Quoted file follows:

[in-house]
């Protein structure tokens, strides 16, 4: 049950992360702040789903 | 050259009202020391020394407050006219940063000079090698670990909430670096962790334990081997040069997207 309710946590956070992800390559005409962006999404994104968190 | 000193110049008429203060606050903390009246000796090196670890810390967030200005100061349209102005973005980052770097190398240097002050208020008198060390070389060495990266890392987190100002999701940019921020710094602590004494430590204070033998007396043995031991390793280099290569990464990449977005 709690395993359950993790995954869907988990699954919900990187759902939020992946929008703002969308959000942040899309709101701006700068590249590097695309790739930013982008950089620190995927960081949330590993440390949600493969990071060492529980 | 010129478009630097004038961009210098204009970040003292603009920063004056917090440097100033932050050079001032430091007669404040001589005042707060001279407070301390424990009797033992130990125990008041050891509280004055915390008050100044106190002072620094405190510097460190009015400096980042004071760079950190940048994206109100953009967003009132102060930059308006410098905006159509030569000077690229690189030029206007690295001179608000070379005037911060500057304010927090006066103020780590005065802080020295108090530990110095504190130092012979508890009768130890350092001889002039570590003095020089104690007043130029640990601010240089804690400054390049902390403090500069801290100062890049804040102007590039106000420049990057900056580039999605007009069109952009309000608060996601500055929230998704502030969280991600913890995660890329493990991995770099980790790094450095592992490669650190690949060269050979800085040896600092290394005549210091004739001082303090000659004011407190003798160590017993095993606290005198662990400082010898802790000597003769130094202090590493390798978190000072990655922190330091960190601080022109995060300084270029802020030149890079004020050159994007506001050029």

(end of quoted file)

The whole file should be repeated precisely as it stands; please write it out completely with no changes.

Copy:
[in-house]
């Protein structure tokens, strides 16, 4: 049950992360702040789903 | 050259009202020391020394407050006219940063000079090698670990909430670096962790334990081997040069997207 309710946590956070992800390559005409962006999404994104968190 | 000193110049008429203060606050903390009246000796090196670890810390967030200005100061349209102005973005980052770097190398240097002050208020008198060390070389060495990266890392987190100002999701940019921020710094602590004494430590204070033998007396043995031991390793280099290569990464990449977005 709690395993359950993790995954869907988990699954919900990187759902939020992946929008703002969308959000942040899309709101701006700068590249590097695309790739930013982008950089620190995927960081949330590993440390949600493969990071060492529980 | 010129478009630097004038961009210098204009970040003292603009920063004056917090440097100033932050050079001032430091007669404040001589005042707060001279407070301390424990009797033992130990125990008041050891509280004055915390008050100044106190002072620094405190510097460190009015400096980042004071760079950190940048994206109100953009967003009132102060930059308006410098905006159509030569000077690229690189030029206007690295001179608000070379005037911060500057304010927090006066103020780590005065802080020295108090530990110095504190130092012979508890009768130890350092001889002039570590003095020089104690007043130029640990601010240089804690400054390049902390403090500069801290100062890049804040102007590039106000420049990057900056580039999605007009069109952009309000608060996601500055929230998704502030969280991600913890995660890329493990991995770099980790790094450095592992490669650190690949060269050979800085040896600092290394005549210091004739001082303090000659004011407190003798160590017993095993606290005198662990400082010898802790000597003769130094202090590493390798978190000072990655922190330091960190601080022109995060300084270029802020030149890079004020050159994007506001050029």